Author contribution. Moura, R. worked on study planning, data analysis and paper writing; Andrade, P. M. O. worked on instrument design, data collection and analysis; Fontes, P. L. B. worked on data collection and analysis; Ferreira, F. O. worked on instrument design, data collection and analysis; Salvador, L. S. worked on data collection and analysis and paper writing; Carvalho, M. R. S. worked on study planning and paper writing; Haase, V. G. worked on study planning, instrument design and paper writing.

Acknowledgement. This study was supported by grants from the Fundação de Amparo à Pesquisa do Estado de Minas Gerais (FAPEMIG, APQ-02755-SHA, APQ-03289-10, APQ-02953-14, APQ-03642-12). VGH is supported by a CNPq fellowship (409624/2006-3, 308157/2011-7, 308267/2014-1). RJM was supported by a postdoctoral fellowship granted by FAPEMIG (22071). Work by PMOA was supported by a SUS-CNPq grant (409624/2006-3).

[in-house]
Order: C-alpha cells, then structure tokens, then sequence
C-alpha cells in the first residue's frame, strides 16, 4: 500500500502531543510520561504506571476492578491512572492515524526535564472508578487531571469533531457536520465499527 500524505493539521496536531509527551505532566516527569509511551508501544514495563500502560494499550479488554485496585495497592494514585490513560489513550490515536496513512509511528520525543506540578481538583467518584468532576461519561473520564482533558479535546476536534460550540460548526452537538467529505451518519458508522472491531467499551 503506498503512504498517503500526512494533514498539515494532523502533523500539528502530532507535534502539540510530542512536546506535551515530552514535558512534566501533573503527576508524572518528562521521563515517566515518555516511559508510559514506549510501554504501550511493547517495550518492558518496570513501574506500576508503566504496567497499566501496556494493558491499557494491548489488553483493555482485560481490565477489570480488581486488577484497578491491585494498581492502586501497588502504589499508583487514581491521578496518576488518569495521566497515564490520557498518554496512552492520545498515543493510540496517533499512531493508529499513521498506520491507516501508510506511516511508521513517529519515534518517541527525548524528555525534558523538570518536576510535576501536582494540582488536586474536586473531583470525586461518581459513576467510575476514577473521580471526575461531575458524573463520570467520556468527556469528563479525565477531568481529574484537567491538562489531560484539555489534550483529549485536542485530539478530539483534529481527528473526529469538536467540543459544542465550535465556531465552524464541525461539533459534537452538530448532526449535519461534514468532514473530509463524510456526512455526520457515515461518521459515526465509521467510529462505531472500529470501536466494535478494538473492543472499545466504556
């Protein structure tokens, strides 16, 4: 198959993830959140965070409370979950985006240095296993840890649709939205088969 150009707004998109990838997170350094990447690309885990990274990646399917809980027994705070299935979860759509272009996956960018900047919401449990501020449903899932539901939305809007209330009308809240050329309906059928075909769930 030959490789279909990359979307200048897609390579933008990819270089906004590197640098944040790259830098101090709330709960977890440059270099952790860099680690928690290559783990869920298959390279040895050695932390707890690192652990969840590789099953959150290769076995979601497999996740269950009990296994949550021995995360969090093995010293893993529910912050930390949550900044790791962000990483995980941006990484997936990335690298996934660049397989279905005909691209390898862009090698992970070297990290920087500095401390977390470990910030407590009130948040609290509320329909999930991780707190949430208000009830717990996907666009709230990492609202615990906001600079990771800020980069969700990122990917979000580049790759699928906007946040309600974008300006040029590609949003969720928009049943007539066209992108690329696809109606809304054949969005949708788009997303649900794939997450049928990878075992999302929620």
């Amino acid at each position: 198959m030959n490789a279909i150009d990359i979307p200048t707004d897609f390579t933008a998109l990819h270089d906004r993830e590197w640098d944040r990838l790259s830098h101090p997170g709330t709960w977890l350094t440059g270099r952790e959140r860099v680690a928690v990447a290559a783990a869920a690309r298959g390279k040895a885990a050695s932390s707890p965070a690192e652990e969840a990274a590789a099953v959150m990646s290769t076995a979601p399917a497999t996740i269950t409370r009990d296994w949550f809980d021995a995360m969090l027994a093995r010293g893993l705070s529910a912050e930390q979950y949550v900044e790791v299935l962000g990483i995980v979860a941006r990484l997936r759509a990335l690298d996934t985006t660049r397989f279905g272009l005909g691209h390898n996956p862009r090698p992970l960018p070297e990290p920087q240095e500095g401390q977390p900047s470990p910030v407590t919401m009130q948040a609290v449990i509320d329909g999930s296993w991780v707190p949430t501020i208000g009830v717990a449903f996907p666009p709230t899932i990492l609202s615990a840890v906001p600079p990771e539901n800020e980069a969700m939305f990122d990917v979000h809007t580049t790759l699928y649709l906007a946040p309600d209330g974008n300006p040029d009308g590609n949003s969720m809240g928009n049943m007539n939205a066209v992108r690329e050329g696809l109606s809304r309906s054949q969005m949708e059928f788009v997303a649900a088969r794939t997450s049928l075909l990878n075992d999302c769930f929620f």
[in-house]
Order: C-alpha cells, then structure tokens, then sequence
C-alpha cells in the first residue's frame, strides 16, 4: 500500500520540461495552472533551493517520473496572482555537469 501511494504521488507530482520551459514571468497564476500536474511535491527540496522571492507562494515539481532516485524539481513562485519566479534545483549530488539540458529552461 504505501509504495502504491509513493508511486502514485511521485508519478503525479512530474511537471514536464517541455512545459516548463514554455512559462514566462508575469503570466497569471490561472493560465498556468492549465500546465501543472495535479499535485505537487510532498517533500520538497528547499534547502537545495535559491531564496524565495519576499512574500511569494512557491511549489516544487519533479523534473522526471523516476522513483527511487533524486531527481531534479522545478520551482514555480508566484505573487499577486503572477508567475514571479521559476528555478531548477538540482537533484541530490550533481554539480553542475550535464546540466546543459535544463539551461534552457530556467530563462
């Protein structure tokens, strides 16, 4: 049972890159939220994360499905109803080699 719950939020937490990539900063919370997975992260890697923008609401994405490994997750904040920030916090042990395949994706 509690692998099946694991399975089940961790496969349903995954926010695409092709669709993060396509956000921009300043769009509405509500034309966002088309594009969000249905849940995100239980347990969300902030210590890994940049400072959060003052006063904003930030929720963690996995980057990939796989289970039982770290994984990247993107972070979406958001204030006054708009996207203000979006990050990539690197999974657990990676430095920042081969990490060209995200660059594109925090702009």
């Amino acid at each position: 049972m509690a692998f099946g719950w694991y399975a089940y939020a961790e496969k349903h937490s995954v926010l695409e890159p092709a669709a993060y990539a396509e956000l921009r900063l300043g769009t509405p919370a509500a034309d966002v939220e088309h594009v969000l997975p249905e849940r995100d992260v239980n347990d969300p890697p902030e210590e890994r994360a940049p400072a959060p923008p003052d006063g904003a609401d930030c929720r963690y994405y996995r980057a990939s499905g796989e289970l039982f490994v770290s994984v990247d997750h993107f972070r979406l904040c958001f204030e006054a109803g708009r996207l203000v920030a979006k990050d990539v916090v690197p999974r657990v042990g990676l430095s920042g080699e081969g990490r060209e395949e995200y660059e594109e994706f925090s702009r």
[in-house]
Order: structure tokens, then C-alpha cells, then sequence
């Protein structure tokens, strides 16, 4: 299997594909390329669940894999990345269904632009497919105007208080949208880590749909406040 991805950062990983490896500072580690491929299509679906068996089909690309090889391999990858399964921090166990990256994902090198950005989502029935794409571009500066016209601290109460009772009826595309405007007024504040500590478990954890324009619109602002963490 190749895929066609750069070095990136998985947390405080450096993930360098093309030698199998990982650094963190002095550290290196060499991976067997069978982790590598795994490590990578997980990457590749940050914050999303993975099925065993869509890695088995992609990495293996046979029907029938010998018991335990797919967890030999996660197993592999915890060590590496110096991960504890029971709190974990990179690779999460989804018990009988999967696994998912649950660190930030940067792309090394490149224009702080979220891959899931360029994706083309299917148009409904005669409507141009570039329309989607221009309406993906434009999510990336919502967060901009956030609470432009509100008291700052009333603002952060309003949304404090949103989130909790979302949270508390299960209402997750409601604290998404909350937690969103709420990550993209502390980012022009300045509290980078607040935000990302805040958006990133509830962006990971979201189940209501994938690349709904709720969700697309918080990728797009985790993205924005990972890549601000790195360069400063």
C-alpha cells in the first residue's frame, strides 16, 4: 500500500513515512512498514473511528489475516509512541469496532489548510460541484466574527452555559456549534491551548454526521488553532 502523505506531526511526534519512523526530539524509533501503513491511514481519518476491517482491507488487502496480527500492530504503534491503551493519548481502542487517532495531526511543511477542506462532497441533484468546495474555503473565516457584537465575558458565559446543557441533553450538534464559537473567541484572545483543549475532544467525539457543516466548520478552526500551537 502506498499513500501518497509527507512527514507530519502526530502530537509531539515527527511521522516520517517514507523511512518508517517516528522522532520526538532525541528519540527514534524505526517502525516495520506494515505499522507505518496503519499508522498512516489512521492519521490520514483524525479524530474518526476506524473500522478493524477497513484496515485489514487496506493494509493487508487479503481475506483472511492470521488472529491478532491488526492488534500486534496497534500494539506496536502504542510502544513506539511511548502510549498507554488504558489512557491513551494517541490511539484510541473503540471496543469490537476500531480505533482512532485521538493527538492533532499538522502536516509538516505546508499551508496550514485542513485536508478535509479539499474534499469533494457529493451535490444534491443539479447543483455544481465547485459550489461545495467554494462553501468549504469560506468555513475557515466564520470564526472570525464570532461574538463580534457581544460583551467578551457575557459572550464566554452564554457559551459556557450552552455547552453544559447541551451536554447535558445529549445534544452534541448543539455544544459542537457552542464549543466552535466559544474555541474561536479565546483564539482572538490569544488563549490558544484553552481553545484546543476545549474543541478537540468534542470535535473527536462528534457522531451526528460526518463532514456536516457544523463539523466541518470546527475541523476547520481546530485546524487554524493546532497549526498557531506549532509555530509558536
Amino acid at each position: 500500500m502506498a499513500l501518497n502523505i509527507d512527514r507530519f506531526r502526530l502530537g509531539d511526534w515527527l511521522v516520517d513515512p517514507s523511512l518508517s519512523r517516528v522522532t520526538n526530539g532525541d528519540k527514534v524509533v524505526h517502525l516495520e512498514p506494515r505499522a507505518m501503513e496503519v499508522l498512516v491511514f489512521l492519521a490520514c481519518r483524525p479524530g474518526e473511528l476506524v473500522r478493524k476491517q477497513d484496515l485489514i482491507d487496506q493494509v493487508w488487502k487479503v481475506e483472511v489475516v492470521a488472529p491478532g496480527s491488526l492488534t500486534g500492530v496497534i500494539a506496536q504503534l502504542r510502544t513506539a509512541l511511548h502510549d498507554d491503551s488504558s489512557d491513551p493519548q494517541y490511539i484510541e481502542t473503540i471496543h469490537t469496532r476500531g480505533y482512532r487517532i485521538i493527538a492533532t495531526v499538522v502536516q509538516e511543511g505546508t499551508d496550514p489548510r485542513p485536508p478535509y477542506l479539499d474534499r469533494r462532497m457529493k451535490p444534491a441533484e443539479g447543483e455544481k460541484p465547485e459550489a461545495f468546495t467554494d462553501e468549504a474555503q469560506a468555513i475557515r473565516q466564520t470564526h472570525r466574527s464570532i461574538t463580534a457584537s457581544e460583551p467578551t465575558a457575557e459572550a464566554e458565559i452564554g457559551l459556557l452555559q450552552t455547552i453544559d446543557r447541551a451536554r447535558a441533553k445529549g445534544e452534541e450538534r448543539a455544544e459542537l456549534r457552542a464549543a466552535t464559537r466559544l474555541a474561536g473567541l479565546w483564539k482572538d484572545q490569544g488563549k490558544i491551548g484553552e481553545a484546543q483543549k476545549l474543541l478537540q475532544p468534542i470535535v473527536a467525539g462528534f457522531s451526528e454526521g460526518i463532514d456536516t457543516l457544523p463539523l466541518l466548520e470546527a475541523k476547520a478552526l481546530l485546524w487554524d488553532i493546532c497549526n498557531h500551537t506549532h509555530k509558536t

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1. Departamento de Processos Psicológicos Básicos - Instituto de Psicologia, Universidade de Brasília
2. Departamento de Fisioterapia, Universidade Federal de Juiz de Fora - Campus de Governador Valadares
3. Pontifícia Universidade Católica de Minas Gerais. Programa de Pós-Graduação em Neurociências - Instituto de Ciências Biológicas, Universidade Federal de Minas Gerais
4. Departamento de Ciências Básicas da Vida, Universidade Federal de Juiz de Fora - Campus de Governador Valadares